Riverside Realtor Blog - Alma Dizon

Alma shares her experiences and observations as a Realtor in Riverside California.

Sunday, March 19, 2006

Living with oranges and critters

Someone told me a little while ago that he'd heard Riverside (the home of the parent Navel Washington) is the next Orange County. To me, that says 2 things, that we're experiencing tremendous growth and that our orange trees are disappearing.
A few years back, I discovered that the orange groves were moving out to the desert. At that point, I was told it was because it was cheaper to grow them out there. But I understand now that the truth was that the land here was already becoming too valuable for housing.
The signs have been here for a while. First, they stop watering a grove and let the trees die. It's a sad sight. Then they bulldoze and the markers go up. If it's an expensive subdivision, they leave an outer swathe of trees to give the homes privacy. There are some gorgeous and very expensive tracts where the hoa fees are extremely high, in part to pay to maintain their groves. The homeowners have the right to pick the fruit, but they mostly don't, so it falls, and the gardeners clean it up.
There's a grove we've been going to for years on Victoria just north of Jefferson to supplement our own trees. Their big bags of navels in the winter are $6 apiece, and their bags of valencias are $5 in the summer. They also sell other fruits and vegetables as well as potted plants.
I also visit some friends of ours who live in a tract with orange trees and pick some of their fruit. One of them can't take the acidity--what a pity!
The trick is to squeeze about 20 at a time and drink it quickly with a group of people. Forget about soda and alcohol for parties, I'd rather serve orange juice. It's completely the opposite of when I was growing up in Hawaii and oranges were a rare treat and to be savored. My little girl guzzles hers, and I refill her cup immediately. Our compost pile got as big as a starter house, so I've been putting the rinds out with the weekly green pick-up. I found out the hard way that you can't squeeze and then chill navel orange juice--it gets bitter tasting. Hmm, so that's why all that orange juice in the cartons is from valencias.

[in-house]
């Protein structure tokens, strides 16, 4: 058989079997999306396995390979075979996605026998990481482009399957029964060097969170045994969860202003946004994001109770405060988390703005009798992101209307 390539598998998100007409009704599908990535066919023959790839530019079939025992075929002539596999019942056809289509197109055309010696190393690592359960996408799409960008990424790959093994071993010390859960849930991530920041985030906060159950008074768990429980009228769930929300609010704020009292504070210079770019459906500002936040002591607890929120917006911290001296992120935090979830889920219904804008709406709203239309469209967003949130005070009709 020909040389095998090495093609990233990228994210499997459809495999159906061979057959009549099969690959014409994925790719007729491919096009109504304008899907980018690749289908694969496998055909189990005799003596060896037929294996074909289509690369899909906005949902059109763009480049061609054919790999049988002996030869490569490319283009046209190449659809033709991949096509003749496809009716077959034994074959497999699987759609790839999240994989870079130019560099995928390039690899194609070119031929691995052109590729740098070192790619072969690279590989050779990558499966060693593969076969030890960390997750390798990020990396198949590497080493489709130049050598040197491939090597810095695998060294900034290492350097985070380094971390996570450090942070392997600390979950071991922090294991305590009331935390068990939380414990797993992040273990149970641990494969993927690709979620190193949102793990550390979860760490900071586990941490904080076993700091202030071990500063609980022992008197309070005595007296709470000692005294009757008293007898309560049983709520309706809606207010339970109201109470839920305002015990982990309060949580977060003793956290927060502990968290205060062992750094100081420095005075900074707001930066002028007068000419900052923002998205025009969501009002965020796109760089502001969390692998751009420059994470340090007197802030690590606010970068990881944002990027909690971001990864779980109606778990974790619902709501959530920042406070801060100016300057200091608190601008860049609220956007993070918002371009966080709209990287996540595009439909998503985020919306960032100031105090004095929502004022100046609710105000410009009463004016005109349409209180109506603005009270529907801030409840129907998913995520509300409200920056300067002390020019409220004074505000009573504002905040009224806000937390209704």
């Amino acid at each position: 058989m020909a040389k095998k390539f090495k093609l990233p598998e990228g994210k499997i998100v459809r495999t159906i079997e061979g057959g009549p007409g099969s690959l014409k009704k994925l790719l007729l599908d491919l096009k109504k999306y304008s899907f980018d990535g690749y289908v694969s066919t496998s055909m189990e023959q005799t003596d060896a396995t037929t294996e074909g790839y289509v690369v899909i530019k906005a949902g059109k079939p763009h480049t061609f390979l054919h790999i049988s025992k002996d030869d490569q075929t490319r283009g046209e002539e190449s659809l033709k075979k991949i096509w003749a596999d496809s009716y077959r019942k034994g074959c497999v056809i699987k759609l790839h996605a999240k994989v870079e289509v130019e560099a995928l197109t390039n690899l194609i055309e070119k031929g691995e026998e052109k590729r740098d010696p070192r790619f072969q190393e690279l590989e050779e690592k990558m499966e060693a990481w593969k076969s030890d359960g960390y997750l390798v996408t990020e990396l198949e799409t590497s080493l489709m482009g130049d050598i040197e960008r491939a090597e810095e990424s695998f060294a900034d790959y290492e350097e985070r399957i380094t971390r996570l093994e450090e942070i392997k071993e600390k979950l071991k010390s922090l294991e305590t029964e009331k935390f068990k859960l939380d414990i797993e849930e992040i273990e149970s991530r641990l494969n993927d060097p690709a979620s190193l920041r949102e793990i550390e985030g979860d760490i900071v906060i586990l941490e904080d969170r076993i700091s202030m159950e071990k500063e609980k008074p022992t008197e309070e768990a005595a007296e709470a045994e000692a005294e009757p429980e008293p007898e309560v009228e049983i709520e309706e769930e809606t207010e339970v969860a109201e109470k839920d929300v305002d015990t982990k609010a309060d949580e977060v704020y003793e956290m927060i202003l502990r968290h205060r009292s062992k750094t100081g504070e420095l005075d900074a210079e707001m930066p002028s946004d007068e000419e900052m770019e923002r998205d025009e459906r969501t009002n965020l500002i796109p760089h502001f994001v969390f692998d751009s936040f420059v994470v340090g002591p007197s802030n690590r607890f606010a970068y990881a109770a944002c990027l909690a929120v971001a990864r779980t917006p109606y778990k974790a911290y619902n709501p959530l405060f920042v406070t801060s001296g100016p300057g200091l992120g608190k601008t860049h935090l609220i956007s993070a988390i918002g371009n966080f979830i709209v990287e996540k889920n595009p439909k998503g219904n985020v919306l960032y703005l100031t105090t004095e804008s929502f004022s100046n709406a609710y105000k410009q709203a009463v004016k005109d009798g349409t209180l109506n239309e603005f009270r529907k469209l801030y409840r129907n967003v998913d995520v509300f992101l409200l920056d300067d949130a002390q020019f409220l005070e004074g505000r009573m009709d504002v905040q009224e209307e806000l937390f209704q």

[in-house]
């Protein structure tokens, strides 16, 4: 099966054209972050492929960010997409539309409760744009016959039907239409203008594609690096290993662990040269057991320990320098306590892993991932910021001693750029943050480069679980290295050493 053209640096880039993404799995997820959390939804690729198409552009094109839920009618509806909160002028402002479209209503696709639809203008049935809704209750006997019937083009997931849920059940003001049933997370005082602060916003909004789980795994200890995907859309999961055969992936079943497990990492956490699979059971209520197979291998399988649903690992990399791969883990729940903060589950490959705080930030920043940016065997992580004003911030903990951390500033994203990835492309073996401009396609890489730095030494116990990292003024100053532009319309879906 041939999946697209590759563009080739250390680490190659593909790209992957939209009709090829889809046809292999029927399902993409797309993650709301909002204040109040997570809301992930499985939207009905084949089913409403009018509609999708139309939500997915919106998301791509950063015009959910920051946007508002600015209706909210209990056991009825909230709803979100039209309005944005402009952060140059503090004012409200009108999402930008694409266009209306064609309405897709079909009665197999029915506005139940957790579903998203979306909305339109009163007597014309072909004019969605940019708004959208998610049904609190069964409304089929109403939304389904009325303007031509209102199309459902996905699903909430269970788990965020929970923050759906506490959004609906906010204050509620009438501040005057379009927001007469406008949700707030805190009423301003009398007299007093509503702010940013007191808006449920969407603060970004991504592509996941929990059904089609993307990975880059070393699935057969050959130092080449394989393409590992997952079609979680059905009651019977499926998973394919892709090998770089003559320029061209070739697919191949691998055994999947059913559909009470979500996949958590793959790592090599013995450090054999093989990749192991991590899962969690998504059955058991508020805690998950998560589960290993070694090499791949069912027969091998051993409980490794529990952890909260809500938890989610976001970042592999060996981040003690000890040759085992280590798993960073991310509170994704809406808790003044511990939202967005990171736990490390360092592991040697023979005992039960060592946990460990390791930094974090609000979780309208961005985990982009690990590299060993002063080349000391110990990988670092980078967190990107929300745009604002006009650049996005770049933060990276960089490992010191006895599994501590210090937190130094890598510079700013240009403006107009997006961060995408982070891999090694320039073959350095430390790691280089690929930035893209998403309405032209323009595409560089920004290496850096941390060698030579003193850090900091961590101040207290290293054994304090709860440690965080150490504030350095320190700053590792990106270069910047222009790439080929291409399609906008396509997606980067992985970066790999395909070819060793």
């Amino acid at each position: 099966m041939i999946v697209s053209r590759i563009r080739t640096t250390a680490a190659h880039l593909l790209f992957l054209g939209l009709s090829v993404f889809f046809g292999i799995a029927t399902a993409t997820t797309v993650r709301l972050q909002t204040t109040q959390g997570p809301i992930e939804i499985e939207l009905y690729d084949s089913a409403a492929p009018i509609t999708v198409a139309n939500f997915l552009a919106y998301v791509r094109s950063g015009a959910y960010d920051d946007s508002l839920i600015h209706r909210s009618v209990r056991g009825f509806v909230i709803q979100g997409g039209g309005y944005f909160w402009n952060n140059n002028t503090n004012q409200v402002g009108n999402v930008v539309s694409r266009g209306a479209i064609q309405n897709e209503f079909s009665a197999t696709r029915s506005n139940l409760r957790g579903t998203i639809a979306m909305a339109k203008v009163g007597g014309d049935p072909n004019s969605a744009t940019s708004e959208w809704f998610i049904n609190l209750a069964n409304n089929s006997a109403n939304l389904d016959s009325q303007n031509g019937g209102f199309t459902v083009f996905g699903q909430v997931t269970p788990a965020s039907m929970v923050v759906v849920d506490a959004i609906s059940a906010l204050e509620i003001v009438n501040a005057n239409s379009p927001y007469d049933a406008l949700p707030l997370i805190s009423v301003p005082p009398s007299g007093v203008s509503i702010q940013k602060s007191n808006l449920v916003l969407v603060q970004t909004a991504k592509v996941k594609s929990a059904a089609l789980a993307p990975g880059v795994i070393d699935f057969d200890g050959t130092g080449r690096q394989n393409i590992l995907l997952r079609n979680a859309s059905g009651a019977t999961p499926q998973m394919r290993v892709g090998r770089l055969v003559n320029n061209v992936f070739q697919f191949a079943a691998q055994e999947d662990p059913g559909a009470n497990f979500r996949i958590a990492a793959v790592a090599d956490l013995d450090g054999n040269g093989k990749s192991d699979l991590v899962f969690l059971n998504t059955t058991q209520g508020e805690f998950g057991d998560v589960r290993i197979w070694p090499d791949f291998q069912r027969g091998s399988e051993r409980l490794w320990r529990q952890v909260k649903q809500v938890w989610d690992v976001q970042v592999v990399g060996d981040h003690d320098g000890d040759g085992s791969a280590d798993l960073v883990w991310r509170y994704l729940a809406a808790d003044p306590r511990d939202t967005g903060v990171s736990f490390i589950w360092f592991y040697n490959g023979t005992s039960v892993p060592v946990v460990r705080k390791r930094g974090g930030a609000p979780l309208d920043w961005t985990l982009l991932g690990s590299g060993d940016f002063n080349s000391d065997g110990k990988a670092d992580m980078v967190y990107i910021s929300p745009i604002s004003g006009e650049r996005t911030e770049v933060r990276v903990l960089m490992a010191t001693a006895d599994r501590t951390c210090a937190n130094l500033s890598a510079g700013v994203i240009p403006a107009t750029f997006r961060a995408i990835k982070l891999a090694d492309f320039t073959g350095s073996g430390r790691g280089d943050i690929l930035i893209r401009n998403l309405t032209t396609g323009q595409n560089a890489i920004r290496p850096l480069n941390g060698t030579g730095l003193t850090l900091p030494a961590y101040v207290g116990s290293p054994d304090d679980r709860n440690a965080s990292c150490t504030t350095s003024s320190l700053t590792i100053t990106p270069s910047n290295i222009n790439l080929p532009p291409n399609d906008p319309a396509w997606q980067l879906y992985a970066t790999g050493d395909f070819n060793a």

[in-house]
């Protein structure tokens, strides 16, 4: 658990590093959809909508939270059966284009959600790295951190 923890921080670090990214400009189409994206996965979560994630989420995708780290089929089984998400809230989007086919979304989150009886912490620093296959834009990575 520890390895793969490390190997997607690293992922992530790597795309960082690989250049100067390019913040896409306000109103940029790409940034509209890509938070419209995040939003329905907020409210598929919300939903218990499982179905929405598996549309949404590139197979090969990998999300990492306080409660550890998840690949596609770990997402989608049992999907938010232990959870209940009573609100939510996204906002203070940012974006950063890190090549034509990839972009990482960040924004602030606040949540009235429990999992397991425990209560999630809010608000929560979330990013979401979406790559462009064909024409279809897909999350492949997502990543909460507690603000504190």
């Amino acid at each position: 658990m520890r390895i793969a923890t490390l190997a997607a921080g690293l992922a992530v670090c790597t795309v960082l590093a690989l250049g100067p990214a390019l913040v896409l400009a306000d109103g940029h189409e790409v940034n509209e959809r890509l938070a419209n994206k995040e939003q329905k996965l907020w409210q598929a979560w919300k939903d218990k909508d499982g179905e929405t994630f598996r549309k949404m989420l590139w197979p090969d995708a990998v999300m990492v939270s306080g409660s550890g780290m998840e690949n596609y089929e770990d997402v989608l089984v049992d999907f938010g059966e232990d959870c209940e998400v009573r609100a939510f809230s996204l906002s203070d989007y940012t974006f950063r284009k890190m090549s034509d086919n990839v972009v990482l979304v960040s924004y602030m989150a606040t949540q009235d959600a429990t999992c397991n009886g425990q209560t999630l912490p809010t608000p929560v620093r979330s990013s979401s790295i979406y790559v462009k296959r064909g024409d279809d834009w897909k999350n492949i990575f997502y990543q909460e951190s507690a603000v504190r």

But for homeowners who are surrounding themselves with fruit trees, I must warn them that the critters that populated the groves are still with us. I was showing property to someone from out-of-state, and she commented on barriers that looked like they were intended to keep critters out. Under my breath, I told her that I would explain after the seller was out of hearing range.
You see, I'm not going to not tell people some of the facts of life of the Inland Empire. I'd rather tell them upfront how to maintain the property that they're going to pay a lot of money for.
For truth be told, we have ... critters. There are the obvious ones, such as coyotes, possums, skunks, owls, rabbits, and so on and so forth, and then there are the rats and the ants.
In addition to the typical Norway rat, we have tree rats, which are smaller. Rat abatement is a daily fact of life along with gopher abatement. You can't get rid of them, so you have to keep their population under control to make up for how well fed they are. We had our house sealed up and trapped the ones who were indoors, and now we pay for monthly refilling of outdoor bait stations that our dogs can't get into. This means that occasionally, I run into a rat carcass, and I carefully use a rake to push it into a bag. I'm not as squeamish as I used to be, but it's still a painful process. Luckily, we don't have a kangaroo rat habitat near us as they're protected.
Another maintenance issue is ants. We get the perimeter of our house sprayed several times a year to keep them at bay with occasional emergency calls when they start trailing indoors.
The oranges may be nearly gone, but there are home maintenance issues that will be with us for a while.
Here's a Press Enterprise article about the parent navel tree:


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